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Formation resistivity determination

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Resistivity is the one of the most difficult formation parameters to measure accurately because of the complex changes that occur during and after drilling a well and that may still be occurring during logging. The various components of the downhole environment may have strongly contrasting resistivities, some of which cannot be measured directly, and their physical dimensions may not be readily available.

Challenges in measuring resistivity

Fig. 1 shows an idealized relationship of the main environmental components. The resistivities and dimensions of all these "layers" (mud, mudcake, flushed zone, and zone of transition) influence all deep-reading resistivity measurements. There is no direct measurement of Rt. It must be inferred from the multiple-depth resistivity measurements.

In a permeable formation, mud resistivity is commonly 1 to 3 orders of magnitude lower than the formation resistivity, or, in the case of oil-based mud (OBM), it can be much higher. The downhole mud resistivity can be estimated approximately by measuring the resistivity of a surface sample taken just before mud circulation was stopped before logging and adjusting it for the difference in temperature using an appropriate chart or equation. The shape and size of the borehole and the position of the logging tool in the hole have an influence on resistivity measurements that will not be apparent from a single hole-size measurement.

Attempts to measure the resistivity of an artificially formed sample of mudcake is unlikely to represent in-situ mudcake resistivity accurately. Mudcake thickness cannot be directly measured with current logging tools; it can only be estimated with some uncertainty.

The resistivity of the flushed zone can be measured with reasonable precision if the depth of invasion is greater than the depth of investigation of the Rxo logging tool, but the depth of invasion and the resistivity profile and geometry of the zone of transition are difficult to estimate.

Traditional methods

Evaluation of the uninvaded formation resistivity Rt is sometimes referred to as invasion correction. It is usually performed assuming a simple three-parameter, step-profile invasion model consisting of a flushed zone of uniform resistivity Rxo with a sharp boundary at the diameter of invasion di to resistivity Rt. This is clearly not realistic, but it allows a complex problem to be solved relatively simply, usually with acceptable accuracy, by using a minimum of three resistivity measurements with different depths of investigation.[1]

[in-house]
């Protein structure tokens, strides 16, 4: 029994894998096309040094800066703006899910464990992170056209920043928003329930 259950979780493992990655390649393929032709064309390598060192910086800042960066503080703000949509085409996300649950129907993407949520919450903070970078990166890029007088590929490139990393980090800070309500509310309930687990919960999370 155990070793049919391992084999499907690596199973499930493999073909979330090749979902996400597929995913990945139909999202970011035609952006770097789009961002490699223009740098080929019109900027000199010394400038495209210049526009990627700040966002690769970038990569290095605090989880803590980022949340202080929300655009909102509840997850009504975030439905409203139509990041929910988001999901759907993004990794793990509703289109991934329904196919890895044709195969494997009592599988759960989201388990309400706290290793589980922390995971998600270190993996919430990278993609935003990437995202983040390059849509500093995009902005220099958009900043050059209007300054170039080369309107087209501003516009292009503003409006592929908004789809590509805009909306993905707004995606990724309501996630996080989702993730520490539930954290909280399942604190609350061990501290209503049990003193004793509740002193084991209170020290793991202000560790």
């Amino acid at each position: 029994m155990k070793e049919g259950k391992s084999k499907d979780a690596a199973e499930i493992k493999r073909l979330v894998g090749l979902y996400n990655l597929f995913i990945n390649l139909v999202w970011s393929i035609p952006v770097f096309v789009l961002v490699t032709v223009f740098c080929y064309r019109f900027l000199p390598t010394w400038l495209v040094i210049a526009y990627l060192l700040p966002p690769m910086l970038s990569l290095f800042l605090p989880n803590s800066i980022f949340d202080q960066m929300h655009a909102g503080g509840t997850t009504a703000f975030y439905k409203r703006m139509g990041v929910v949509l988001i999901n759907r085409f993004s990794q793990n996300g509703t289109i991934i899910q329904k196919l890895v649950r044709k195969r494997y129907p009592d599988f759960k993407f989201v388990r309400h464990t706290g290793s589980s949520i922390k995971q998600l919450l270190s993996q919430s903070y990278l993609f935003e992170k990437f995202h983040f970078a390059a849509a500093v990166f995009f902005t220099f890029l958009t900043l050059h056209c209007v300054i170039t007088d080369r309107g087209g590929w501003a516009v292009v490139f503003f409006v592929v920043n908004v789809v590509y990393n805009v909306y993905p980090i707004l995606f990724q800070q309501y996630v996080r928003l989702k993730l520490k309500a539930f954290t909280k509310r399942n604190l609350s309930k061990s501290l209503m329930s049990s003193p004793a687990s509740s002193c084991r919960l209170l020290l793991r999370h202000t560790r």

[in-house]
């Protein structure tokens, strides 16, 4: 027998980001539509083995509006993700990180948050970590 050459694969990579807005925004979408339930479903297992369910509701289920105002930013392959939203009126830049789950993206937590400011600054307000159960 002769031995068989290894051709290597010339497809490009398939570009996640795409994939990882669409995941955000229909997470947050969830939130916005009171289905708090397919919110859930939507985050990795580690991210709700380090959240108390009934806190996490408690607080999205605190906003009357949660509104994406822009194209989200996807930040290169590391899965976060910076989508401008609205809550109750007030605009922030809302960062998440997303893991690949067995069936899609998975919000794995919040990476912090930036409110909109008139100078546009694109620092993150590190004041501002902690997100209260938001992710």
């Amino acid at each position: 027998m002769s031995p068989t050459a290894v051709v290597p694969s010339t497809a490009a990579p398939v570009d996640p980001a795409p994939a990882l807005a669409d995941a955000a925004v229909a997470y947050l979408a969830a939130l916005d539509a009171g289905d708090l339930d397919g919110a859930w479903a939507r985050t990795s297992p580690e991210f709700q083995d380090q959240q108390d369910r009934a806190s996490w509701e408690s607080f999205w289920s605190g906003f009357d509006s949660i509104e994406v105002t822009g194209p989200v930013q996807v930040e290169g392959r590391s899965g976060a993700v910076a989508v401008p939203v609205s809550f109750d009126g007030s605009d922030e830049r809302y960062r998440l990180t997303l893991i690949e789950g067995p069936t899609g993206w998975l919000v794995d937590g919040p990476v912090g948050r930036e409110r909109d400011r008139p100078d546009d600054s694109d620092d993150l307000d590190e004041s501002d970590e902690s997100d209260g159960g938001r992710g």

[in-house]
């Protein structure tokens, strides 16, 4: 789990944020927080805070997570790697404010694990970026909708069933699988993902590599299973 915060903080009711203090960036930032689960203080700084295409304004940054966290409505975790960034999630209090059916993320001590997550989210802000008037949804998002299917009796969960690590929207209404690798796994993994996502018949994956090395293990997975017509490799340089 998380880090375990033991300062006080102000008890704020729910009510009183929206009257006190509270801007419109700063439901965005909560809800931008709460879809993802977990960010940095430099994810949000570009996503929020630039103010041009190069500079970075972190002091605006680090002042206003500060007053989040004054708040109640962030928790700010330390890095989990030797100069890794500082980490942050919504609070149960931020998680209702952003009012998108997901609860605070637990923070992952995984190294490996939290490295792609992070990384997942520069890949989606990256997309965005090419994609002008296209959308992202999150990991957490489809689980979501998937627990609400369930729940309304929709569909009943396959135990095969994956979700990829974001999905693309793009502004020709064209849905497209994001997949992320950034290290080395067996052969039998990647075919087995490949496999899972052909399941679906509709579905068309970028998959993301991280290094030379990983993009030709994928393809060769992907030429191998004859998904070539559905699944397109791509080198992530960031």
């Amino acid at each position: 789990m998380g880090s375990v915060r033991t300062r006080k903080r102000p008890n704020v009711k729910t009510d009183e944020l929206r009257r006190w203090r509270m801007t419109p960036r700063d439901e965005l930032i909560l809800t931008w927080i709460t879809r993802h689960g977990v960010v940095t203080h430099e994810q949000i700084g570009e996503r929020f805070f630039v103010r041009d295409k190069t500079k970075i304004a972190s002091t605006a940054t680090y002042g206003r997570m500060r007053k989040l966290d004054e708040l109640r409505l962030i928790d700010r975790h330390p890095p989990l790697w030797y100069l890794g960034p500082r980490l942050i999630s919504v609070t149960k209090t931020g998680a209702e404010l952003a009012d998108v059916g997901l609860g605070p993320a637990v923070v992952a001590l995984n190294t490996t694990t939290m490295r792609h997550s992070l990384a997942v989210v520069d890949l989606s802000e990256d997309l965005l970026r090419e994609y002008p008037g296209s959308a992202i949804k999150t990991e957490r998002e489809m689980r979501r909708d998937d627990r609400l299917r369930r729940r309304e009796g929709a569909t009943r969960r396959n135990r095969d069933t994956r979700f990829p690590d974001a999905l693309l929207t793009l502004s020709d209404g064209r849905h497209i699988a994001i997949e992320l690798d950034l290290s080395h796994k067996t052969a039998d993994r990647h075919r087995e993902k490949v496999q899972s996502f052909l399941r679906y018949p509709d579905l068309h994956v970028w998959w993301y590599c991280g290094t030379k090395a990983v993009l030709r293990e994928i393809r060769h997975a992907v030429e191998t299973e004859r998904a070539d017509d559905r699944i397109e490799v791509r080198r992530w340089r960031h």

A shallow microresistivity measurement, such as the MicroSFL log, is corrected for the influence of the mudcake by using the best available estimates of mudcake thickness and resistivity. It is assumed that di is greater than the depth of investigation of the MicroSFL, so that the MicroSFL log reads only the flushed zone and the mudcake-corrected MicroSFL reading is Rxo.

Next, the deep- and medium-resistivity measurements are corrected for environmental effects using the charts for the tool used. These effects are always corrected in the following order:

  • Borehole effect
  • Bed thickness
  • Shoulder effect

Then the invasion parameters (Rxo, Rt, di) can be found for induction tools using tornado charts. For laterolog tools, butterfly charts are used. Some service companies offer charts for Rt and di when Rxo is known from a microresistivity device.

Inversion for invasion parameters

The latest array-induction and array-electrode tools all use some form of inversion (rather than charts) to estimate the invasion parameters—invasion radius or diameter, di, Rxo, and Rt. There are two types of inversion used: 1D and 2D. The formation geometry of each is shown in Fig. 2.

Inversion means first building a parametric model of the formation, then estimating from the log values a "first guess" of the parameter values. Then, a modeling code is used to compute the log response to the model. This is compared with the actual logs. The difference between modeled and measured is used to pick a new set of model parameters, and the log response computed. Again, the modeled logs are compared to the actual logs. This continues until the difference reaches some preset minimum, and then the model parameters are output as the invasion parameters.

Induction response is mostly a function only of coil spacings, with a weak response to the large-scale average formation conductivity. If we can assume that each formation layer is more or less uniformly invaded, then an inversion through a 1D radial forward model[2] will give a close estimate of invasion parameters Rxo and Rt. This is most often true when Rxo > Rt.

Laterolog tools are much more affected at the same time by both bed thickness and invasion parameters in that bed. For this reason, when the formation of interest consists of thin (< 30 ft [10 m]) beds, 2D inversion is necessary for accurate estimation of Rxo, Rt, and di. 1D inversion tends to be used in real-time processing, and 2D inversion is used at the computing center. Some commercial 2D-inversion applications allow very sophisticated choices of parametric models, including transition zones and annulus models.